In my past few apartments, my "colour" theme has been turquoise and yellow: bright versions in the living areas, more muted shades in my bedroom. But for whatever reason, when I moved to my Marpole place, I suddenly decided I wanted my room to be red. My spare room in Gastown had been red, full of bright artwork and a graphic poppy-printed bedspread (when one of my movers saw my bed he said "Wow! It's Remembrance Day up in here!" - maybe not the most sexy thought), and that's what I decided I wanted in my bedroom. I've since picked up another red-themed bedspread (isn't it always nice to have two - one for when the other's in the laundry?), but continued on this "red" path.
When I was young, my parents let me choose the decor for my room in our house on Winchester Road, where I grew up. I asked for red and white hearts, and they wallpapered half my walls in crisp white wallpaper with hearts. My bed had a red and white striped quilt (which my brother and sister-in-law have on their bed now). When my grandmother, my Dad's mom, passed away, I inherited her four poster bed, which my Dad painted white, with tiny red wooden hearts affixed to the headboard. My dressers were painted white with red drawers. Every Valentines' Day, another item with red and white hearts made its way into my room. And I loved it. It stayed that way until I was at least 16 and too cool for hearts.
As I began picking up bits and bobs for my new bedroom here in Marpole, I found myself drawn to stuff with red hearts again. It occurred to me that I really liked the idea of a throwback to my childhood sanctuary. Not to be a kid again, or to have a wish to go back, but to move forward with some connection to the "me" that was a kid in that bedroom. To connect to the home I grew up in, which I sorely miss - this somehow made me feel closer to my family, who aren't around on a daily basis. My dressers were already a throwback - they were also my Dad's mom's, and sat in my own parents' bedroom on Winchester. My dad repainted them for me when I came home from London with no money and no furniture.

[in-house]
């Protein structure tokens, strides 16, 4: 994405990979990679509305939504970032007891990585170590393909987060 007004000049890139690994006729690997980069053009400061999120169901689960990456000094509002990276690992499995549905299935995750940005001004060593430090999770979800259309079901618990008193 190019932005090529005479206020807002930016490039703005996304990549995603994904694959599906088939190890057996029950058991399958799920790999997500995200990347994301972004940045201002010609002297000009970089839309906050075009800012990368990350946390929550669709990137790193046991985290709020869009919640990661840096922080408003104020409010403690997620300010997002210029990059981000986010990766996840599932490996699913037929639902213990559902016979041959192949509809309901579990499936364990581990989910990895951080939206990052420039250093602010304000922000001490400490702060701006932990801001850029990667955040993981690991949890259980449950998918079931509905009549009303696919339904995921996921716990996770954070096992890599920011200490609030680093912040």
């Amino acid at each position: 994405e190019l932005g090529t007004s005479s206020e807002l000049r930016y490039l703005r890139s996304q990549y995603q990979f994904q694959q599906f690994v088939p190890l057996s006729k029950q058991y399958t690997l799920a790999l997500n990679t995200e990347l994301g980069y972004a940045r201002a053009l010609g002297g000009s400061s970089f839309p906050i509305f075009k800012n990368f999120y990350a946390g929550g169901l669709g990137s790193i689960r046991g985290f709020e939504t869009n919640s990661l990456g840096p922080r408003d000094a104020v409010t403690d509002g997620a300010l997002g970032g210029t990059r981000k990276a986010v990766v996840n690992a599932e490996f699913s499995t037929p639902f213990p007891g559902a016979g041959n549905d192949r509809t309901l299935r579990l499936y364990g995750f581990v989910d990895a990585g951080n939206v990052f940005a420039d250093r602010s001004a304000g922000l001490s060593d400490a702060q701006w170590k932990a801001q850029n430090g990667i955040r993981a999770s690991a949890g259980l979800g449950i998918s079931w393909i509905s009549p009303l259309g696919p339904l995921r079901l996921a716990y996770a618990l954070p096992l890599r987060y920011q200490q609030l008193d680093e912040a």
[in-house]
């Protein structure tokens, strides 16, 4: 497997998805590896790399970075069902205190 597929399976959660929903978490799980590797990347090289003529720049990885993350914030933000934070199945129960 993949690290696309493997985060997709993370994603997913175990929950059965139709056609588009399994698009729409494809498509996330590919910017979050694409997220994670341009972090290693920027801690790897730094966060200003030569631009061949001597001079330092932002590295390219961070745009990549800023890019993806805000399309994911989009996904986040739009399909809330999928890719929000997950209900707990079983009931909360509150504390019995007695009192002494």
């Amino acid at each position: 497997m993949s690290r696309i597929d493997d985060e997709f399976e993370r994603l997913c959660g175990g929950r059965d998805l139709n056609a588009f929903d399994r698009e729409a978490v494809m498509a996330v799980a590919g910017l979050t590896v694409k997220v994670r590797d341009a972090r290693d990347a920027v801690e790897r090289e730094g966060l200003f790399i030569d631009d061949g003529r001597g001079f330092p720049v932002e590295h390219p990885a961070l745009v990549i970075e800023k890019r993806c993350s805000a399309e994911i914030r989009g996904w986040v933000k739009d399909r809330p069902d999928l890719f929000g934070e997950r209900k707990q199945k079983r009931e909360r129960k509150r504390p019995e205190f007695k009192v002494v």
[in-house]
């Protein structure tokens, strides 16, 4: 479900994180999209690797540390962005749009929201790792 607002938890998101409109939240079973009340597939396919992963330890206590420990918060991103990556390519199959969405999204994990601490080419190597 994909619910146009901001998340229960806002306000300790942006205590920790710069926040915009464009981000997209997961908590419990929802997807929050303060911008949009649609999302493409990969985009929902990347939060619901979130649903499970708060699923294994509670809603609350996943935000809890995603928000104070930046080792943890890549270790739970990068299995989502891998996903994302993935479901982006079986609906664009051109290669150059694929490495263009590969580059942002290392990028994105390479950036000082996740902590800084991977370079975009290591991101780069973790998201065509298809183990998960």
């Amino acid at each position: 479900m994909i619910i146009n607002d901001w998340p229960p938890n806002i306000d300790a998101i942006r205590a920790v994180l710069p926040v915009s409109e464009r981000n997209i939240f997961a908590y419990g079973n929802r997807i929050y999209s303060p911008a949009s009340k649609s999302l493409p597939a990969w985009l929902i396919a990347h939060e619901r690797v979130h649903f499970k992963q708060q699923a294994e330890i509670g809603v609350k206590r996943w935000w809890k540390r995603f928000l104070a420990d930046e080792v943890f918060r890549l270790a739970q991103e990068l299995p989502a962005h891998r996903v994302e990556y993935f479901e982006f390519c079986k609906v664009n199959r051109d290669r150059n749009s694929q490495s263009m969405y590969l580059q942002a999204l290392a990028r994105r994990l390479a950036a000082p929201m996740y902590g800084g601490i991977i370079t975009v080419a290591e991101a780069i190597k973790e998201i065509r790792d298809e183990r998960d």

Then I started to find things I already had, that I wanted out and visible, because they made me feel even more connected to family, and to that essential sense of myself and where I came from. I put vintage pillowcases on the bed, which my Mom noted had lived in Marpole before, in the home she grew up in a few blocks away on 62nd. They had belonged to my grandmother, who lived her whole life in this neighbourhood, but who I never met. I put out some vintage glass dishes, which I remembered sitting on my grandfather's bathroom counter when I was a kid, one filled with soap and one with cotton balls, but which my mom told me her mom used to store her hairpins in.
|It's all Valentinesy up in here. Curriecat doesn't care as long as her pink blankie is on the bed.|
|The heart that started it all. This was an Opening Night gift from my director, Rick Tae, when I performed in "A…My Name is Alice." It hangs on my bedroom door.|
|The "doggie dishes." The only thing I asked for from my Grandpa's house when he passed away, I remembered fishing out cotton balls and little hotel soaps from these as a kid. My grandma Annette used them for her hairpins. That's her on the left.|
|My dad thinks all the hearts are "too foufou". That may be so. I am unapologetically foufou.|
|That's it, that's all.|
When I showed my parents my room on FaceTime, my dad grumbled that it was too girly, that no boy would like red hearts. "It's too FOUFOU," he said jokingly-but-not. ("YOU'RE FOUFOU" I shot back. Great comeback, Dan.) But the reality is, no boy lives here. It's me, it's my room, and the connection to home and to family, and the feeling of belonging that it gives me, are worth the risk of a boy not liking it. Of course it's not to everybody's taste. It might not always be to mine. But things can always change, and for right now I need my room to be a place I feel cozy, safe, and connected. Home is where the heart is. Literally.